The Najdorf (part 1) ⎸Sicilian Defense Theory

The Najdorf Variation of the Sicilian Defense (B90 – B99) is one of the sharpest, most heavily analyzed and most fun variations in all of chess. It can lead to completely mental positions which not many humans can completely understand.

If you lack knowledge in the basics of the Sicilian Defense you should watch this introductory video:

The opening was named after Miguel Najdorf, the legend of Polish and Argentinian chess. A player who’d been active in the top of world chess for fifty years. Legends such as Fischer or Kasparov, or, lately, Maxime Vachier-Lagrave, have employed the opening as their favorite weapon against 1.e4.

The Najdorf starts after the moves:

1. e4 c5
2. Nf3 d6
3. d4 cxd4
4. Nxd4 Nf6
5. Nc6 a6 – the move a6 signifies the variation

White has quite a few sensible responses. In this video, part one, I covered three most popular lines and the 6.f3 sideline. The other variations are coming in part 2.

6. Be3 – the English Attack. This is one of the most popular lines in all of chess. It results in crazy attacking positions with white striking on the kingside and black doing the same on the queenside.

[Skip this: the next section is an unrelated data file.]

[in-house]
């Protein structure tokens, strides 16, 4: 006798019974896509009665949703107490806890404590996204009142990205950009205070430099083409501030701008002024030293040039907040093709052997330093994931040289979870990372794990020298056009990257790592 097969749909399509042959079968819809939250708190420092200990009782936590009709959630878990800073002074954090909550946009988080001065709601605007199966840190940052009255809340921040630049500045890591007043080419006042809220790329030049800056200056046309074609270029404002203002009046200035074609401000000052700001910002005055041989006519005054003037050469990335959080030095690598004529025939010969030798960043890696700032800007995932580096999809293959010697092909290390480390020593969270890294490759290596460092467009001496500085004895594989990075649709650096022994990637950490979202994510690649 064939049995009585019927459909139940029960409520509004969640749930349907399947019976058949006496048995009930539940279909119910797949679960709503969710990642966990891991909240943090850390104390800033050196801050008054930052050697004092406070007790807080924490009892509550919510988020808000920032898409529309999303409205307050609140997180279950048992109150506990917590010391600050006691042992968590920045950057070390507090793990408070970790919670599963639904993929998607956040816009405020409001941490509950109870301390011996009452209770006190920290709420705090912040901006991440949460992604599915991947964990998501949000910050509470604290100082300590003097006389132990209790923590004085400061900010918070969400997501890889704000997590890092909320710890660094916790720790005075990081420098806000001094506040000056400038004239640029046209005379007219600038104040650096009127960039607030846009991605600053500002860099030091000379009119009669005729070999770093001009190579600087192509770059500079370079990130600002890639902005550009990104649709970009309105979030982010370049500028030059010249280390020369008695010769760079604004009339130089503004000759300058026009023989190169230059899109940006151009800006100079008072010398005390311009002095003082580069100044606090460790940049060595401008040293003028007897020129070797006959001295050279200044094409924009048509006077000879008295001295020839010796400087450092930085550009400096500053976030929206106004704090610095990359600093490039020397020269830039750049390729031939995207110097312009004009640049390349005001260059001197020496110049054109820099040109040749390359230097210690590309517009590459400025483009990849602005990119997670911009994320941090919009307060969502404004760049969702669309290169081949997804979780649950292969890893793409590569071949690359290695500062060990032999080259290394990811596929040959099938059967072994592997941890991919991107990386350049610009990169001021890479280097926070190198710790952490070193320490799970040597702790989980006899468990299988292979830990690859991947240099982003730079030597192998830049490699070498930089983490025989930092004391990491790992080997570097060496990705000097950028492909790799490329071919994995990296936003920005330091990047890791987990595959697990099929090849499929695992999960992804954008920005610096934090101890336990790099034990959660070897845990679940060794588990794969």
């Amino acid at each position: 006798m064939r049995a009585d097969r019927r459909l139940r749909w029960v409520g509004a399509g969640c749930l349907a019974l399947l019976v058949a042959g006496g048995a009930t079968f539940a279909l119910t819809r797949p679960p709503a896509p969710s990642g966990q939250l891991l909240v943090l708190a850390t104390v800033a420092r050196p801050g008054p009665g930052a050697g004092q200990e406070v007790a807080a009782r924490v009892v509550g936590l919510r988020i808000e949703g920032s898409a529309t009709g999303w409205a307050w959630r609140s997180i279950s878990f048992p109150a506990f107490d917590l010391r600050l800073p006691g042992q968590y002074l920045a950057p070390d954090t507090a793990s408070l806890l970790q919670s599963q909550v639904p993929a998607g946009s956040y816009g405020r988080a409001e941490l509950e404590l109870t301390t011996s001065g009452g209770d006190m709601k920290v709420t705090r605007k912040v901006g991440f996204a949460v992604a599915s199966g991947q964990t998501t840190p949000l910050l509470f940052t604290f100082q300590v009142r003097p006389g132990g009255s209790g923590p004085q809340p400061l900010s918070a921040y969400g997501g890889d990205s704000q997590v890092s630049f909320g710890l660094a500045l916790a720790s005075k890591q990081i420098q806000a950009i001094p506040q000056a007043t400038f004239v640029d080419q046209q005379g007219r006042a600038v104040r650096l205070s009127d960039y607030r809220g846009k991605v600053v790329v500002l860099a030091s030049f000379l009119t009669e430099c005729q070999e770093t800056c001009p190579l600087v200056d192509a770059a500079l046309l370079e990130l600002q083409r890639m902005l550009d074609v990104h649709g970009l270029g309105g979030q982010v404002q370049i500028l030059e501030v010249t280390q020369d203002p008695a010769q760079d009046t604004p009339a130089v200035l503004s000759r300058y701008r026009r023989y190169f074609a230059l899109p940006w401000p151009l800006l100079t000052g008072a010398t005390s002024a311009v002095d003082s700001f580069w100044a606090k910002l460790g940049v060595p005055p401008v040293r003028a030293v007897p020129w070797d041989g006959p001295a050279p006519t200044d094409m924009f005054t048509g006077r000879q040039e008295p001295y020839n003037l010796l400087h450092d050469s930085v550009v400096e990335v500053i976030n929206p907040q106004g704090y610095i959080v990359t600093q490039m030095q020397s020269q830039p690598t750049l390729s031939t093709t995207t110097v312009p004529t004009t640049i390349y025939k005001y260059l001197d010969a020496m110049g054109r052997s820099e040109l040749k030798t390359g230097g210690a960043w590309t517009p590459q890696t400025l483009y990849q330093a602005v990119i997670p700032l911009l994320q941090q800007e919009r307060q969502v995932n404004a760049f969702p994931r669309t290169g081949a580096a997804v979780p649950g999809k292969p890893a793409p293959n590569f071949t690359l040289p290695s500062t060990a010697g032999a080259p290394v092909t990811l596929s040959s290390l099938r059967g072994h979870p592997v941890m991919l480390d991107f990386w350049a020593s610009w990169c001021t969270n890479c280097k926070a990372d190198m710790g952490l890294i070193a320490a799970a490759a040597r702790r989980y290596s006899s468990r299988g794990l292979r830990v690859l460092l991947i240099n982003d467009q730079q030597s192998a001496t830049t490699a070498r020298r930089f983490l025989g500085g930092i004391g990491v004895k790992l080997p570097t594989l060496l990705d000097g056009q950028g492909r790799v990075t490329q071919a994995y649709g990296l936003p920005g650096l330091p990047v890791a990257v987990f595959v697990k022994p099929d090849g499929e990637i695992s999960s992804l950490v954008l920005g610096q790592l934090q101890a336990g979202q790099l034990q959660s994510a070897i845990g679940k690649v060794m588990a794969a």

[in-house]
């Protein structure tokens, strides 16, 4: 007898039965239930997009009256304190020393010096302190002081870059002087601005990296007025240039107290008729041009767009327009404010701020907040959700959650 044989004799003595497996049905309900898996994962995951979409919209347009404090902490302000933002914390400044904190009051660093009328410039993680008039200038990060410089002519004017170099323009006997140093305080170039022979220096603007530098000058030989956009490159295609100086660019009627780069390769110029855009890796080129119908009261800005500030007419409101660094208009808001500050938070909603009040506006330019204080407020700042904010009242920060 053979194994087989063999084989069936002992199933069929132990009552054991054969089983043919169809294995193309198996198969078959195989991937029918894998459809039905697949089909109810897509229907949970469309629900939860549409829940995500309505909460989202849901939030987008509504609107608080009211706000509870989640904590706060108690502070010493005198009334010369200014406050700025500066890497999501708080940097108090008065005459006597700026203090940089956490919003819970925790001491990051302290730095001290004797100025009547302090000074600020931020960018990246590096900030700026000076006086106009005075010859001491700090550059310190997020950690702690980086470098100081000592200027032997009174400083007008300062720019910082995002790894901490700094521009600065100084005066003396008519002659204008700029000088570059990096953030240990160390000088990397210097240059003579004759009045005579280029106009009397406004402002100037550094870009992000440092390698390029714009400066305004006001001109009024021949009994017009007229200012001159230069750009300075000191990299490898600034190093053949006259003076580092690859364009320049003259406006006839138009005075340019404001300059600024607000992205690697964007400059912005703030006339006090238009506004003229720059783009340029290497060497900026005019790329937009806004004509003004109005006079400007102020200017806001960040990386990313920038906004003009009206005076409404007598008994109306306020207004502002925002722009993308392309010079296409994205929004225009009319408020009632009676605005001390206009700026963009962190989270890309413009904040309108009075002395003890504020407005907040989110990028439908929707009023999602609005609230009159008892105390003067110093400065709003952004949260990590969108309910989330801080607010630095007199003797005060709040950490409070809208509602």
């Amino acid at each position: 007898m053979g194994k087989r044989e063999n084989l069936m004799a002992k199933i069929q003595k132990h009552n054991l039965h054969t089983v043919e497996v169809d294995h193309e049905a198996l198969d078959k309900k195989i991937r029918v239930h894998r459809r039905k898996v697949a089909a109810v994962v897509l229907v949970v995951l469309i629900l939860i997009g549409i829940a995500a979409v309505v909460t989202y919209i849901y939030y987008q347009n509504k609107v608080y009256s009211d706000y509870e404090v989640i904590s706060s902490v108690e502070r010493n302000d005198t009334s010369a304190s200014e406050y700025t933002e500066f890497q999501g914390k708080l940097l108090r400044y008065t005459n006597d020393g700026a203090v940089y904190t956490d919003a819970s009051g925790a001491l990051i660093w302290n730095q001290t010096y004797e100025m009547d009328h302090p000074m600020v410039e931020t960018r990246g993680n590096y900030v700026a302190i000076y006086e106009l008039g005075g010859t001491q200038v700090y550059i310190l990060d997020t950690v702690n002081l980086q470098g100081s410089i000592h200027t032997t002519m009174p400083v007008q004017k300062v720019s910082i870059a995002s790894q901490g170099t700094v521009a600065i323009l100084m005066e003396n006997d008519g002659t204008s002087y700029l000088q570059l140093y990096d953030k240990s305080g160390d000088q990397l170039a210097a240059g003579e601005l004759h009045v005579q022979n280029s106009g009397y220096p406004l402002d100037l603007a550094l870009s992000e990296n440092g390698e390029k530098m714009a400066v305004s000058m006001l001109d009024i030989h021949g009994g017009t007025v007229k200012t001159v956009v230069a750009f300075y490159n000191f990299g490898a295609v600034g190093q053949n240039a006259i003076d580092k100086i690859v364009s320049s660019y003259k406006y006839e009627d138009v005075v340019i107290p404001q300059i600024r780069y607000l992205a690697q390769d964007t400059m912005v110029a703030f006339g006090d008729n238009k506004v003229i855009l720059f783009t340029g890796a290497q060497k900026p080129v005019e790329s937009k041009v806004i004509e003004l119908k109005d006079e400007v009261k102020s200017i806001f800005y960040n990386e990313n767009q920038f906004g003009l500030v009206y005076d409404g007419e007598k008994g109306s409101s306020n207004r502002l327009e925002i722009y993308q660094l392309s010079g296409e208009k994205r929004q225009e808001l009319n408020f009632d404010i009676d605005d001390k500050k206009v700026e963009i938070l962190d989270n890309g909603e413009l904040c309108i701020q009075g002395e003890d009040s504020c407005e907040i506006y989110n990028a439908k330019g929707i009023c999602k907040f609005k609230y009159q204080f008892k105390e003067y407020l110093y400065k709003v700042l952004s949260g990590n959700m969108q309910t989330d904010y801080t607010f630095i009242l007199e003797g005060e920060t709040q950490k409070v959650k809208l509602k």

6. Bg5 is the main line of the Najdorf. One of the most popular variations which occur from it is the poisoned pawn variation, in which black grabs the b2 pawn and hopes to survive the onslaught.
6. Be2 – the Opocensky or classical variation
6. f3 – a solid sideline for white which combines some features of the Prins Sicilian with the Najdorf.

Players whose games you should study: Garry Kasparov, Bobby Fischer, MVL, Peter Leko, Boris Gelfand, Veselin Topalov, Vishy Anand

Notable Games: Adams vs Kasparov, 2005, Fischer vs J. Sherwin, 1957, Topalov vs Kasparov, 1996


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